In 1879, the San Juan Mission of Mormon pioneers named The Hole in the Rock near Escalante Utah. The almost vertical Glen Canyon walls made crossing the Colorado River impossible until they discovered this “hole in the rock”. Even here, they spent six weeks creating a path for the wagon party to descent the 45-foot cliffside.
Hole in the Rock Road is a 56-mile maintained dirt road with several popular hikes. However, we only explored the first mile to find our camping spot.
What to do in 1-day at Grand Staircase Escalante
What to do when visiting Grand Staircase Escalante varies based on your interests and abilities. If you have 1-day to spend in Grand Staircase Escalante, you should drive the Burr Trail Rd and chose a hike that interests you.
Best Hikes in Grand Staircase Escalante National Monument
Hiking is the most popular activity in this area with waterfalls, narrow slot canyons, arches, and sculpted slick rock for variety. A few of the most highly rated hikes in the area are:
Escalante Canyon Area
Lower Calf Creek Falls, 7 miles roundtrip
Escalante Natural Bridge, 5.5 miles roundtrip
Longer hike option: Coyote Gulch requires 8-10 hours or overnight in the gulch.
Hole in the Rock Road Slot Canyons
Peek-a-Boo and Spooky Slot Canyon, 4.4 miles roundtrip
Zebra and Tunnel Slot Canyon, 6.6 miles roundtrip
Hole in the Rock Slot Canyons
Peek-a-Boo and Spooky Slot Canyon is a really popular hike about 25 miles down the dirt Hole in the Rock Road. Slot canyons are narrow canyons eroded into the slick rock. They are very common in this area of Utah. Intrigued by slot canyons, I watched YouTube videos of others taking this hike. One guy, without any fear of small spaces, scraped up his legs and arms on the hike. He took an audible breath of relief at the end of the hike as he exited the end of the canyon. I quickly decided slot canyons were not the best choice for my slight claustrophobia. This is a really good blog post by Earthtrekers about the hike if you are interested.
Hiking Grand Staircase Escalante
With limited time in the area and slightly uncertain how much hiking my knees could handle, I chose two moderately difficult trails in Escalante. But based on my research both seemed unique enough to justify the effort. During our exploration of the area, we had no cellular signal which made navigation and spur-of-the-moment plan changes challenging. It was a great reminder of how much we rely on our phones to research throughout the day. After this experience, I decided to buy a Pro license for the AllTrails app. My Pro license allows me to download offline maps.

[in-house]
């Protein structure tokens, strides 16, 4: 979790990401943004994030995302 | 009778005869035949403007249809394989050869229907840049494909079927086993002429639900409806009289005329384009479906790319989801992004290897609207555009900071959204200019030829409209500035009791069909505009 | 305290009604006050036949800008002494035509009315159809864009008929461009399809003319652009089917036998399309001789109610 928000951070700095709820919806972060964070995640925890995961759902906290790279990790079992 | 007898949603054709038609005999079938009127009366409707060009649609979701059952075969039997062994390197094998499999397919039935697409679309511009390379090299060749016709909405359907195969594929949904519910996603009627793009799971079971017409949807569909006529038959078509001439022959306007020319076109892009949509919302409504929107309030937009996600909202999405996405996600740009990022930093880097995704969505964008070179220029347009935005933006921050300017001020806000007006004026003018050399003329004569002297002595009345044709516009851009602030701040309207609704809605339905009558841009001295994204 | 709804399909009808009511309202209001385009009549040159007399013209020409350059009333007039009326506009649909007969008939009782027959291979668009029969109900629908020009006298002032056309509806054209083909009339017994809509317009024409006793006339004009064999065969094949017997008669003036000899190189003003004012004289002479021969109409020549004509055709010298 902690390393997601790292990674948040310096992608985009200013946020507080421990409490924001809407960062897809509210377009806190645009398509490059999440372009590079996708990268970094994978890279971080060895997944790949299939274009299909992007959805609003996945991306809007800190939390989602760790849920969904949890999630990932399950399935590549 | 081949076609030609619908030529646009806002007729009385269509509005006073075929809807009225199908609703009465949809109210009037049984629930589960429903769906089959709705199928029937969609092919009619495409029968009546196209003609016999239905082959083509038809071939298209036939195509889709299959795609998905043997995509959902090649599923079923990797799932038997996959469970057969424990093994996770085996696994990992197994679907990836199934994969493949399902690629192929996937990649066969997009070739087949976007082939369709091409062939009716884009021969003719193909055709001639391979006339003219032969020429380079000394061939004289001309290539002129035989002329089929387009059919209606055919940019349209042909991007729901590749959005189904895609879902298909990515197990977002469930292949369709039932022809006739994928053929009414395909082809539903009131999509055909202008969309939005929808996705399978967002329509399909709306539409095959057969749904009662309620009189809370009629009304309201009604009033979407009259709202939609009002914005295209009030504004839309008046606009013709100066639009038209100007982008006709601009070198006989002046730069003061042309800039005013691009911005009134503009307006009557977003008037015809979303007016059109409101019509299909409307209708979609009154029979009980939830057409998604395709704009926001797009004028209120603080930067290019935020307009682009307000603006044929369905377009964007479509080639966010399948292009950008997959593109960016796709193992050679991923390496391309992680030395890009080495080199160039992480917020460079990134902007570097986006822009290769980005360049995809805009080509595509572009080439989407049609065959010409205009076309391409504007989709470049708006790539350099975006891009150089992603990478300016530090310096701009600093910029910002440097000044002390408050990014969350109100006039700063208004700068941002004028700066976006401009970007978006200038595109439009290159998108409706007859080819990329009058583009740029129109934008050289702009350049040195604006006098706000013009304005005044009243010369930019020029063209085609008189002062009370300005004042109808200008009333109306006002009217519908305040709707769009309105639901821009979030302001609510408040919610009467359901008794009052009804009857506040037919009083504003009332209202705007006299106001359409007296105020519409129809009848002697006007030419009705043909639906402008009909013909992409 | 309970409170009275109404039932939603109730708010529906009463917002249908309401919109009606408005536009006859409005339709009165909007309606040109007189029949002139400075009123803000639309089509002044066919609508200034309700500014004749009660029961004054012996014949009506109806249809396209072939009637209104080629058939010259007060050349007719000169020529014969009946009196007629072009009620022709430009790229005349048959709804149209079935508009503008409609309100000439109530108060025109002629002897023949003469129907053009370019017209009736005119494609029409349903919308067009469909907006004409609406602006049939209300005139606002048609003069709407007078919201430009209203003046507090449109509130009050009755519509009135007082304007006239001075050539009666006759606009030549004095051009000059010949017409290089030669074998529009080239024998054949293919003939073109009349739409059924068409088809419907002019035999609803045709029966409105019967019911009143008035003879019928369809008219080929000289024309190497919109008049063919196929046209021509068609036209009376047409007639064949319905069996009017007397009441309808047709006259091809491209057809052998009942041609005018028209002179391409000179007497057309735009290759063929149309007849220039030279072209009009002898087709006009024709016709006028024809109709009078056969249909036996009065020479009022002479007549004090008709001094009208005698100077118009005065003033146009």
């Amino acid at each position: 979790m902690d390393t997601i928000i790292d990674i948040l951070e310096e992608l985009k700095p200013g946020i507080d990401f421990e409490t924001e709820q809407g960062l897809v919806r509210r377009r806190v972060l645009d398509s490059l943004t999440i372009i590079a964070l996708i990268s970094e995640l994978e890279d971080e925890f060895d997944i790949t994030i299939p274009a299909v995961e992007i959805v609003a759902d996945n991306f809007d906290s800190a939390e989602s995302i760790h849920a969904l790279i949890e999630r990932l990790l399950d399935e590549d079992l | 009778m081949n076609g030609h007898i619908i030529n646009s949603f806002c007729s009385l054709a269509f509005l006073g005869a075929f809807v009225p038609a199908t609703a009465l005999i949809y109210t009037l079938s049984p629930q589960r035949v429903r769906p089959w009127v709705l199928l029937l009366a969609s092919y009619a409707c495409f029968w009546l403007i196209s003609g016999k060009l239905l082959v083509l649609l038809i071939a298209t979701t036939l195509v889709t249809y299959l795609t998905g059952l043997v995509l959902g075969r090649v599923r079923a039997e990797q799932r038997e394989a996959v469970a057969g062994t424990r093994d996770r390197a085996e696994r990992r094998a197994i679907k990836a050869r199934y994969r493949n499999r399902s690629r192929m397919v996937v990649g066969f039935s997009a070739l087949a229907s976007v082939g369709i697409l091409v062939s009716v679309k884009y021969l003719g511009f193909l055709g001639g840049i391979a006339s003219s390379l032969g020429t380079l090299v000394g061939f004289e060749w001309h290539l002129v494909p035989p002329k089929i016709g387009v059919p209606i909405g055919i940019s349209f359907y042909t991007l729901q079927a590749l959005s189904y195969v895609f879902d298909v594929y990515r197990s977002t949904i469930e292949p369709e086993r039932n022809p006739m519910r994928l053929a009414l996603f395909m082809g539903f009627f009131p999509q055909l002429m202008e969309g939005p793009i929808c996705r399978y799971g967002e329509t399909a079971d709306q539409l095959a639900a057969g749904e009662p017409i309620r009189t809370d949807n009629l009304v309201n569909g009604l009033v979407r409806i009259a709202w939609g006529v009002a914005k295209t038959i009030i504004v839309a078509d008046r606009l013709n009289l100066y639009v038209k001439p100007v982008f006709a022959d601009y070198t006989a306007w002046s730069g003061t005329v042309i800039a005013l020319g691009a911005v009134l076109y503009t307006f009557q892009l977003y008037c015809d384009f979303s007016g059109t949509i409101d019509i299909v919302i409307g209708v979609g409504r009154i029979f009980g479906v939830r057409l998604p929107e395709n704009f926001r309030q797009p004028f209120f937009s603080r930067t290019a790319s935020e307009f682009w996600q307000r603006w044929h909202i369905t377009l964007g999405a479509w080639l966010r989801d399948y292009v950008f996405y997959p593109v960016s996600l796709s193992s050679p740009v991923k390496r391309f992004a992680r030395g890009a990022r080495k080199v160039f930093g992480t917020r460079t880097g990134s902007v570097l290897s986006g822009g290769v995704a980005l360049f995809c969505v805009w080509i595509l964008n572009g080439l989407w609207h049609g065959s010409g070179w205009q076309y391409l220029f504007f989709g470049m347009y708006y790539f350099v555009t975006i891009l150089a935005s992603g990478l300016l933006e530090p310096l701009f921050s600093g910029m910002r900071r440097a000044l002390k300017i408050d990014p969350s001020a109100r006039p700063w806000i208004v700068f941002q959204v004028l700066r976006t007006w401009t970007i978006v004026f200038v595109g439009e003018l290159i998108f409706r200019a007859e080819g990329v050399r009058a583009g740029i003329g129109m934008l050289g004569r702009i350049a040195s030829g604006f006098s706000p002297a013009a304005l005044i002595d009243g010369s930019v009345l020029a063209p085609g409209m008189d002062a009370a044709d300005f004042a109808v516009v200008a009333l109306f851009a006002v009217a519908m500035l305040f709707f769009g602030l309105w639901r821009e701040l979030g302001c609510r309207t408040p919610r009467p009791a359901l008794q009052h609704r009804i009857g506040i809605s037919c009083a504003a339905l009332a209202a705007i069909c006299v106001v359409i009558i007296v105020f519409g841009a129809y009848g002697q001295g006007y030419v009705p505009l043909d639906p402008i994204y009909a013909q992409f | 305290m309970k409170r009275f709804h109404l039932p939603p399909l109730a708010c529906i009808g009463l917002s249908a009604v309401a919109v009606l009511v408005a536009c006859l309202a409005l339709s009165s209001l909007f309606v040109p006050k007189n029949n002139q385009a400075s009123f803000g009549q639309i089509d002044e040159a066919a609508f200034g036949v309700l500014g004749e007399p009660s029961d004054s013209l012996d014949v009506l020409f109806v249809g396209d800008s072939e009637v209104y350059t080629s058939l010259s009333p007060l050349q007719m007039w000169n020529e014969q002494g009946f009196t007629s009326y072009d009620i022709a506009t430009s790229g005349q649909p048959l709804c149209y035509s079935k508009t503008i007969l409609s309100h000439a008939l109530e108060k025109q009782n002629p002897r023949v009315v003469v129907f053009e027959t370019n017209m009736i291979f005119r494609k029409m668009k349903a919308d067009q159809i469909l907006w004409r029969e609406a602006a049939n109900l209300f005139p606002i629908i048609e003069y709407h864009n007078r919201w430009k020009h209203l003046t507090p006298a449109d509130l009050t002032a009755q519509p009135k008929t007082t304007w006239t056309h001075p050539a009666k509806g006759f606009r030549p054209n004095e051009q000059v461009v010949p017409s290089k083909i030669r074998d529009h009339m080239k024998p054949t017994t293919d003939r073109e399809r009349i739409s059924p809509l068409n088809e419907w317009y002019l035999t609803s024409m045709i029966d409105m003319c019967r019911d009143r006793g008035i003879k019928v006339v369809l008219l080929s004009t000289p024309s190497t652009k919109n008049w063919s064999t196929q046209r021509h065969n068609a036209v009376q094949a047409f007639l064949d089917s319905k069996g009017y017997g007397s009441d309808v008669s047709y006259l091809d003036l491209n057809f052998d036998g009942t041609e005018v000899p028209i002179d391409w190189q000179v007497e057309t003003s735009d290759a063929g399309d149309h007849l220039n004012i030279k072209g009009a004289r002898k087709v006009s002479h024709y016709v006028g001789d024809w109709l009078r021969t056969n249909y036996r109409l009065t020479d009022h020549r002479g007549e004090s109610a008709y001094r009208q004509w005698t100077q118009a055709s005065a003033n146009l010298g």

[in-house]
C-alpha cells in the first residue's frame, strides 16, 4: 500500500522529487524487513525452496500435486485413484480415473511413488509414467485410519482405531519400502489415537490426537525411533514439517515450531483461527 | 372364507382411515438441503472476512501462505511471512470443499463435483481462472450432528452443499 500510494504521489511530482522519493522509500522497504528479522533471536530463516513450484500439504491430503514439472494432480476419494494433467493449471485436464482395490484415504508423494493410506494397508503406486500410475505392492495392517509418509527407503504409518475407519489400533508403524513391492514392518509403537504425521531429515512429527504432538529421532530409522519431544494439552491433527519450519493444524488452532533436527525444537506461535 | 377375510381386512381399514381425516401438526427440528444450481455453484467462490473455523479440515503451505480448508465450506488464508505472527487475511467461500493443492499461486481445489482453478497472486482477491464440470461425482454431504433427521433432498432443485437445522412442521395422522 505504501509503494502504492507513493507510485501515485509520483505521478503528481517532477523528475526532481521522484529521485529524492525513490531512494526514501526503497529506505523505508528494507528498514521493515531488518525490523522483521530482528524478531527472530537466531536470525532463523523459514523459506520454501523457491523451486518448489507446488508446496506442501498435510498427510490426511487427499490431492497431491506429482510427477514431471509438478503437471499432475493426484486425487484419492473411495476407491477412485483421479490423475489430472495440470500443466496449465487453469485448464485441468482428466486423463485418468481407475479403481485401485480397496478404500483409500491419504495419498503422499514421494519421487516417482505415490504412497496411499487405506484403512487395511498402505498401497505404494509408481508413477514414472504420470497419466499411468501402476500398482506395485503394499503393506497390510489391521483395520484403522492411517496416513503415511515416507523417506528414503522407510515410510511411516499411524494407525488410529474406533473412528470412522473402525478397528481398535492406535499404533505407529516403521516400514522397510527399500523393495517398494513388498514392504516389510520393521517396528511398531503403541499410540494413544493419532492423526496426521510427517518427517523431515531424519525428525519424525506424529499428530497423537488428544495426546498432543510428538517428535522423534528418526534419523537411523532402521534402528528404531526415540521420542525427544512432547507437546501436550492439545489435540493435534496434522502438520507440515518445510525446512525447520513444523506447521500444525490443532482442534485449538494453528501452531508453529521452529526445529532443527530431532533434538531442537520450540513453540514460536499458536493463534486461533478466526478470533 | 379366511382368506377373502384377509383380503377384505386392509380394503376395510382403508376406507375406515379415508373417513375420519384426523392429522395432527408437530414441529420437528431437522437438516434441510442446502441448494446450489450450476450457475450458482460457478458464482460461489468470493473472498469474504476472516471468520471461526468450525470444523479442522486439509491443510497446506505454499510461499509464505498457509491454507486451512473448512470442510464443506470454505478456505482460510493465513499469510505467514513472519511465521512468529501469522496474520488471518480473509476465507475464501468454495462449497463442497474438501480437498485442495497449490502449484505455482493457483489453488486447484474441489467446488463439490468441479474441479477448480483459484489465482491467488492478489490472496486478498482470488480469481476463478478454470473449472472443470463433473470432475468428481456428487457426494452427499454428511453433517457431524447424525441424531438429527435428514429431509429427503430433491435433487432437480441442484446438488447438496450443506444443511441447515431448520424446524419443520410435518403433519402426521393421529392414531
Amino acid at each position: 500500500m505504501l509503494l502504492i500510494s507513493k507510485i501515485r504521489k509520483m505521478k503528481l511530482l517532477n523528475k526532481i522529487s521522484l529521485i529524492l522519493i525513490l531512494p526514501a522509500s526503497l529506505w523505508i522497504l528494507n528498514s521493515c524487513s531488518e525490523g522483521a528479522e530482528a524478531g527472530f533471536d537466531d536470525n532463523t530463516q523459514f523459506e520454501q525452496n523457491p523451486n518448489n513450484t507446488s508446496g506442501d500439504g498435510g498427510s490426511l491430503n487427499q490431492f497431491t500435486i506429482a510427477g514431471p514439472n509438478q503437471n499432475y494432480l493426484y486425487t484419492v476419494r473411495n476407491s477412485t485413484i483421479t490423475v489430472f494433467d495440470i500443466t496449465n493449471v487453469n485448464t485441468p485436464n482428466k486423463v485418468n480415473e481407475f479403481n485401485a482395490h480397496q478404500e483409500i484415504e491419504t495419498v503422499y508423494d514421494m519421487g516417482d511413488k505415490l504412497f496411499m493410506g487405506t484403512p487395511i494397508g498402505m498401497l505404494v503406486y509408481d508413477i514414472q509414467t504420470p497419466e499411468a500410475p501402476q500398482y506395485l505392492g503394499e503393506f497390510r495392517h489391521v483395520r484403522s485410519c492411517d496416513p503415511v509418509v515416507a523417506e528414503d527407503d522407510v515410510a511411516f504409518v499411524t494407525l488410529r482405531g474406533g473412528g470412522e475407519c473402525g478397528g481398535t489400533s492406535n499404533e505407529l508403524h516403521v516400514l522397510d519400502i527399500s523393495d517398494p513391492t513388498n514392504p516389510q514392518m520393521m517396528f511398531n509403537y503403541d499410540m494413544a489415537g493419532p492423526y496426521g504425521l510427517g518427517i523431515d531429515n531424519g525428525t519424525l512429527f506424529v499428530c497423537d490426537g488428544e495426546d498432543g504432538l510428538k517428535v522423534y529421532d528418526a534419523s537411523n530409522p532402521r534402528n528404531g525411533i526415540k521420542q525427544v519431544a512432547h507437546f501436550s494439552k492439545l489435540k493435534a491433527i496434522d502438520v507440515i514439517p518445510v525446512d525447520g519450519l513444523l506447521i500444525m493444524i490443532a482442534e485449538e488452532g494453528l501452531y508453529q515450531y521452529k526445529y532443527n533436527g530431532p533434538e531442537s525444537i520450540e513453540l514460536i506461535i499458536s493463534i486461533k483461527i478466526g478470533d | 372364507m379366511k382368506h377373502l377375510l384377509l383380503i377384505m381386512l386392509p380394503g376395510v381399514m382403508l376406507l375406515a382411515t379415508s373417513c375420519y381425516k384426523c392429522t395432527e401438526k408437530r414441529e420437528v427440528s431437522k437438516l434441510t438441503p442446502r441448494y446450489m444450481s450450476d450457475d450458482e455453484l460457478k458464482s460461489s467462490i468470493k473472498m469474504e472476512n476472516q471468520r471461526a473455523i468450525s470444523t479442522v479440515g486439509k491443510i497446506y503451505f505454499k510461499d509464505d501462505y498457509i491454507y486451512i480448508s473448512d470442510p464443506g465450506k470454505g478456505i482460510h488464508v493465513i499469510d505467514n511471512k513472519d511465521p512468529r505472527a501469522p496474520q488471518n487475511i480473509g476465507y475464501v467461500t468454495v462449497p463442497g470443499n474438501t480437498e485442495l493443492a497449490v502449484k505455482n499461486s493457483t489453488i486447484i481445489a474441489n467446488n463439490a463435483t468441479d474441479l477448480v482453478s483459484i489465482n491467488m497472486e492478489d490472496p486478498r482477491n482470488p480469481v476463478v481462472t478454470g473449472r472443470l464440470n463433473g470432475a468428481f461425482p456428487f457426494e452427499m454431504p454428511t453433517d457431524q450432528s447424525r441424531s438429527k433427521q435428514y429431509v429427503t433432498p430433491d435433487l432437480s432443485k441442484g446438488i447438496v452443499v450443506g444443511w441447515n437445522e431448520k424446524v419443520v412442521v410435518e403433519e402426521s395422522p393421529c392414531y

Hiking Lower Calf Creek Falls
Lower Calf Creek Falls was 7 miles out and back (3.5 miles from the start to the end of the trail and then 3.5 miles back along the same path). The end of the trail was a spectacular waterfall worth the trip. The hike itself was sunny and sandy with a few scenic overlooks. The trail was fairly busy for our morning hike but crowds were increasing when we finished in the early afternoon. We saw all types of people hiking this trail including small kids and people carrying camp chairs. Once we arrived at the falls we saw why.
The rocky walls around the sandy beach provided great shade and combined with the mist from the waterfall the air temperature dropped at least 15 degrees. This was a place you’d want to spend a while.
One couple had hung their hammock between two trees and were having a photoshoot complete with wardrobe changes. As usual, we found a rock in the shade to enjoy our lunch and indulge in people-watching before heading back to the car.
Hiking Escalante Natural Bridge
The next morning, we got an earlier start because the Escalate Natural Bridge trailhead parking lot fills quickly during the summer. I am not certain if we were the first people on the trail but we didn’t see any other people until we reached the end of trail. At that point, we saw backpackers who had clearly slept in the backcountry the night before. The Escalante Natural Bridge trail was our first experience with river crossings. And we started big, this 5.5mi hike required 12 river crossings.